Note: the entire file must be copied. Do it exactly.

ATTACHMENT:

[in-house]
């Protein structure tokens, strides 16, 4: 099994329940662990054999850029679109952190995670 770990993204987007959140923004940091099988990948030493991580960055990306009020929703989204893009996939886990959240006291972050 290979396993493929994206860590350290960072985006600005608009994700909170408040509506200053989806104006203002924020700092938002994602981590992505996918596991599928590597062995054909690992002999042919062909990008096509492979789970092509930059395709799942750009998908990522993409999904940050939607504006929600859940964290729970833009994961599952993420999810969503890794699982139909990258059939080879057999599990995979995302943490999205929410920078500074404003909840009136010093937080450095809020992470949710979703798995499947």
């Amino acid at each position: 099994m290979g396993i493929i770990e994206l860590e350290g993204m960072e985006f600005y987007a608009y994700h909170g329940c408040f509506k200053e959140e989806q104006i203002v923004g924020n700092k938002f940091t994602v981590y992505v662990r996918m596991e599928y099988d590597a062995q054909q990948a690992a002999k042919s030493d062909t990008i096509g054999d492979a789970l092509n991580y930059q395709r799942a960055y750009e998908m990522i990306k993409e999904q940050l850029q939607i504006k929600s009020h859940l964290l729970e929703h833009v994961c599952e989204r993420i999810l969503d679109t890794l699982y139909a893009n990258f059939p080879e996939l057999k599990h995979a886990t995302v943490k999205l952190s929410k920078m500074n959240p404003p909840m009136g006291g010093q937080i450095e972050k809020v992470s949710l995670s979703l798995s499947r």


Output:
[in-house]
């Protein structure tokens, strides 16, 4: 099994329940662990054999850029679109952190995670 770990993204987007959140923004940091099988990948030493991580960055990306009020929703989204893009996939886990959240006291972050 290979396993493929994206860590350290960072985006600005608009994700909170408040509506200053989806104006203002924020700092938002994602981590992505996918596991599928590597062995054909690992002999042919062909990008096509492979789970092509930059395709799942750009998908990522993409999904940050939607504006929600859940964290729970833009994961599952993420999810969503890794699982139909990258059939080879057999599990995979995302943490999205929410920078500074404003909840009136010093937080450095809020992470949710979703798995499947």
């Amino acid at each position: 099994m290979g396993i493929i770990e994206l860590e350290g993204m960072e985006f600005y987007a608009y994700h909170g329940c408040f509506k200053e959140e989806q104006i203002v923004g924020n700092k938002f940091t994602v981590y992505v662990r996918m596991e599928y099988d590597a062995q054909q990948a690992a002999k042919s030493d062909t990008i096509g054999d492979a789970l092509n991580y930059q395709r799942a960055y750009e998908m990522i990306k993409e999904q940050l850029q939607i504006k929600s009020h859940l964290l729970e929703h833009v994961c599952e989204r993420i999810l969503d679109t890794l699982y139909a893009n990258f059939p080879e996939l057999k599990h995979a886990t995302v943490k999205l952190s929410k920078m500074n959240p404003p909840m009136g006291g010093q937080i450095e972050k809020v992470s949710l995670s979703l798995s499947r």